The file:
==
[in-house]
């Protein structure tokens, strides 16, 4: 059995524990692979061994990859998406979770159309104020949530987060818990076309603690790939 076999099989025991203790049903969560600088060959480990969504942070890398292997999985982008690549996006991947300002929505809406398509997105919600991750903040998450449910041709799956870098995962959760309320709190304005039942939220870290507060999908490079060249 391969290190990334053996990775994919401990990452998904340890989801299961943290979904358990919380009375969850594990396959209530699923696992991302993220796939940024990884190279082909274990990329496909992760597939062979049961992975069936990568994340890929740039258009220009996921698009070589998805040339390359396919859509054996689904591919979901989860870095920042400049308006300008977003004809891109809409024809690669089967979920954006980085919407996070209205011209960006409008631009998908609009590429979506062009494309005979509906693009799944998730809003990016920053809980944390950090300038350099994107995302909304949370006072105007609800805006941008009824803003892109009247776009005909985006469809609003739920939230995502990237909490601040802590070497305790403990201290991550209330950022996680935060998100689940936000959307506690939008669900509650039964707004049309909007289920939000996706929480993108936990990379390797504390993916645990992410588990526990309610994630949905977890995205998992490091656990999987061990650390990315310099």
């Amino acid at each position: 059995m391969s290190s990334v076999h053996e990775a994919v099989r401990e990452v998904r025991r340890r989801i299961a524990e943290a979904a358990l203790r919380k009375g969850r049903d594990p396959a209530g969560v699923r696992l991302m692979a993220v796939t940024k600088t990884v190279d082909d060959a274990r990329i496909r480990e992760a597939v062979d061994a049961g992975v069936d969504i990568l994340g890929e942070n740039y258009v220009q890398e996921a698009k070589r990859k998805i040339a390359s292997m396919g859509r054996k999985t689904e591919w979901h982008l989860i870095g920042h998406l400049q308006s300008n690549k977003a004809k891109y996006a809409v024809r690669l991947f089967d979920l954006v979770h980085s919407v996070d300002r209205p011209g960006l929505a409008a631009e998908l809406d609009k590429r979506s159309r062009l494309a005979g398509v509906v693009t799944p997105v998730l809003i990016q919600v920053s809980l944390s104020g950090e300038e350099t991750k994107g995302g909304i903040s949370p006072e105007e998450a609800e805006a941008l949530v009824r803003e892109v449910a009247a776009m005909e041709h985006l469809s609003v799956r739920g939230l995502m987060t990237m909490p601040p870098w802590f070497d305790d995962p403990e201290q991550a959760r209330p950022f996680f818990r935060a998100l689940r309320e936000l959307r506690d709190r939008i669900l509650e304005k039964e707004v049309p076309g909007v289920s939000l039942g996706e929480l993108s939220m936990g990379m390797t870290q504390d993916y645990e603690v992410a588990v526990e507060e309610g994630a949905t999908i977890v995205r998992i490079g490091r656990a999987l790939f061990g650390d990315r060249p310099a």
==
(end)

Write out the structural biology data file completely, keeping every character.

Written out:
[in-house]
């Protein structure tokens, strides 16, 4: 059995524990692979061994990859998406979770159309104020949530987060818990076309603690790939 076999099989025991203790049903969560600088060959480990969504942070890398292997999985982008690549996006991947300002929505809406398509997105919600991750903040998450449910041709799956870098995962959760309320709190304005039942939220870290507060999908490079060249 391969290190990334053996990775994919401990990452998904340890989801299961943290979904358990919380009375969850594990396959209530699923696992991302993220796939940024990884190279082909274990990329496909992760597939062979049961992975069936990568994340890929740039258009220009996921698009070589998805040339390359396919859509054996689904591919979901989860870095920042400049308006300008977003004809891109809409024809690669089967979920954006980085919407996070209205011209960006409008631009998908609009590429979506062009494309005979509906693009799944998730809003990016920053809980944390950090300038350099994107995302909304949370006072105007609800805006941008009824803003892109009247776009005909985006469809609003739920939230995502990237909490601040802590070497305790403990201290991550209330950022996680935060998100689940936000959307506690939008669900509650039964707004049309909007289920939000996706929480993108936990990379390797504390993916645990992410588990526990309610994630949905977890995205998992490091656990999987061990650390990315310099």
């Amino acid at each position: 059995m391969s290190s990334v076999h053996e990775a994919v099989r401990e990452v998904r025991r340890r989801i299961a524990e943290a979904a358990l203790r919380k009375g969850r049903d594990p396959a209530g969560v699923r696992l991302m692979a993220v796939t940024k600088t990884v190279d082909d060959a274990r990329i496909r480990e992760a597939v062979d061994a049961g992975v069936d969504i990568l994340g890929e942070n740039y258009v220009q890398e996921a698009k070589r990859k998805i040339a390359s292997m396919g859509r054996k999985t689904e591919w979901h982008l989860i870095g920042h998406l400049q308006s300008n690549k977003a004809k891109y996006a809409v024809r690669l991947f089967d979920l954006v979770h980085s919407v996070d300002r209205p011209g960006l929505a409008a631009e998908l809406d609009k590429r979506s159309r062009l494309a005979g398509v509906v693009t799944p997105v998730l809003i990016q919600v920053s809980l944390s104020g950090e300038e350099t991750k994107g995302g909304i903040s949370p006072e105007e998450a609800e805006a941008l949530v009824r803003e892109v449910a009247a776009m005909e041709h985006l469809s609003v799956r739920g939230l995502m987060t990237m909490p601040p870098w802590f070497d305790d995962p403990e201290q991550a959760r209330p950022f996680f818990r935060a998100l689940r309320e936000l959307r506690d709190r939008i669900l509650e304005k039964e707004v049309p076309g909007v289920s939000l039942g996706e929480l993108s939220m936990g990379m390797t870290q504390d993916y645990e603690v992410a588990v526990e507060e309610g994630a949905t999908i977890v995205r998992i490079g490091r656990a999987l790939f061990g650390d990315r060249p310099a």